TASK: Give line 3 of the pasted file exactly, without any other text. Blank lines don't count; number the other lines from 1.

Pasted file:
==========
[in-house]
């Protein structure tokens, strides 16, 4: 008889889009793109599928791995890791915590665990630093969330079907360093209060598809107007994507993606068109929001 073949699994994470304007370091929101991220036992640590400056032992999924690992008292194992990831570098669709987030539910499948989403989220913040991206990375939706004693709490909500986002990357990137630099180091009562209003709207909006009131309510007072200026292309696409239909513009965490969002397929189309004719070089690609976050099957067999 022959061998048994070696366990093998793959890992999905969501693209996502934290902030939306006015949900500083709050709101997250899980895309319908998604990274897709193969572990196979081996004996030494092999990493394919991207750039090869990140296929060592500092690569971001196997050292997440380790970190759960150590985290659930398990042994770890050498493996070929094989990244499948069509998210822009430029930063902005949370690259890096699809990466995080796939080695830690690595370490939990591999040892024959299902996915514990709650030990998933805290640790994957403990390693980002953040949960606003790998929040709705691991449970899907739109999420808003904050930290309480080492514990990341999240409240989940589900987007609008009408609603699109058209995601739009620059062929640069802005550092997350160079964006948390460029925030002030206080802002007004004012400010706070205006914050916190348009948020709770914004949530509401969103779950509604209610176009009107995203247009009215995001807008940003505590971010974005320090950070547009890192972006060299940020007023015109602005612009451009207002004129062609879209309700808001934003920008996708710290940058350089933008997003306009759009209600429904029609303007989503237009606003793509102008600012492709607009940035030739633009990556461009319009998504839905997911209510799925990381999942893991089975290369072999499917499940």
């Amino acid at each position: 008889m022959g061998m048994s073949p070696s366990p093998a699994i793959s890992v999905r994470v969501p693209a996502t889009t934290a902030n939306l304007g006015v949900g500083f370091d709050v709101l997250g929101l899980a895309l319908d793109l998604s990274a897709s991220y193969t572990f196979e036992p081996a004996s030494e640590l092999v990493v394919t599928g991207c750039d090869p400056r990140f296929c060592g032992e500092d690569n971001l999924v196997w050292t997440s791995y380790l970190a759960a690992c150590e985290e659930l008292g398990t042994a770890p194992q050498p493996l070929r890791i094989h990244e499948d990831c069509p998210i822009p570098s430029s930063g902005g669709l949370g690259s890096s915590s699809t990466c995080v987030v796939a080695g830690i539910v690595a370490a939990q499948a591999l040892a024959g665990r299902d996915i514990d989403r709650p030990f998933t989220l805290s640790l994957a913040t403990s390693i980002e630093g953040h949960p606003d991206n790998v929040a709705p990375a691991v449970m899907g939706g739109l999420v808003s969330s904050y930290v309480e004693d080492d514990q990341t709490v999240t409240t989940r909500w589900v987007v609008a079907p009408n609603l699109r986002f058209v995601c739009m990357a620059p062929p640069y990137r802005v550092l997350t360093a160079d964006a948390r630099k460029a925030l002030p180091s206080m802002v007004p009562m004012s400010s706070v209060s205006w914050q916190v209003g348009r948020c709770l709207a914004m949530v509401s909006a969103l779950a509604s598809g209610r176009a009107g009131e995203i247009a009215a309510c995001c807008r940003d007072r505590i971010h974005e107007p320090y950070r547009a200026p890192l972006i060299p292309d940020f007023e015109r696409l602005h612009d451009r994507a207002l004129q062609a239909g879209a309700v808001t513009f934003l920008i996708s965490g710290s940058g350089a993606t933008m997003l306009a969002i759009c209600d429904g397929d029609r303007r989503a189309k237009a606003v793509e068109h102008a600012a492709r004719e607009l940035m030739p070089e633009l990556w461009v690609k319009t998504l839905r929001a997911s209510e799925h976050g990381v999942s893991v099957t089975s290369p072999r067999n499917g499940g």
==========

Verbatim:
């Amino acid at each position: 008889m022959g061998m048994s073949p070696s366990p093998a699994i793959s890992v999905r994470v969501p693209a996502t889009t934290a902030n939306l304007g006015v949900g500083f370091d709050v709101l997250g929101l899980a895309l319908d793109l998604s990274a897709s991220y193969t572990f196979e036992p081996a004996s030494e640590l092999v990493v394919t599928g991207c750039d090869p400056r990140f296929c060592g032992e500092d690569n971001l999924v196997w050292t997440s791995y380790l970190a759960a690992c150590e985290e659930l008292g398990t042994a770890p194992q050498p493996l070929r890791i094989h990244e499948d990831c069509p998210i822009p570098s430029s930063g902005g669709l949370g690259s890096s915590s699809t990466c995080v987030v796939a080695g830690i539910v690595a370490a939990q499948a591999l040892a024959g665990r299902d996915i514990d989403r709650p030990f998933t989220l805290s640790l994957a913040t403990s390693i980002e630093g953040h949960p606003d991206n790998v929040a709705p990375a691991v449970m899907g939706g739109l999420v808003s969330s904050y930290v309480e004693d080492d514990q990341t709490v999240t409240t989940r909500w589900v987007v609008a079907p009408n609603l699109r986002f058209v995601c739009m990357a620059p062929p640069y990137r802005v550092l997350t360093a160079d964006a948390r630099k460029a925030l002030p180091s206080m802002v007004p009562m004012s400010s706070v209060s205006w914050q916190v209003g348009r948020c709770l709207a914004m949530v509401s909006a969103l779950a509604s598809g209610r176009a009107g009131e995203i247009a009215a309510c995001c807008r940003d007072r505590i971010h974005e107007p320090y950070r547009a200026p890192l972006i060299p292309d940020f007023e015109r696409l602005h612009d451009r994507a207002l004129q062609a239909g879209a309700v808001t513009f934003l920008i996708s965490g710290s940058g350089a993606t933008m997003l306009a969002i759009c209600d429904g397929d029609r303007r989503a189309k237009a606003v793509e068109h102008a600012a492709r004719e607009l940035m030739p070089e633009l990556w461009v690609k319009t998504l839905r929001a997911s209510e799925h976050g990381v999942s893991v099957t089975s290369p072999r067999n499917g499940g």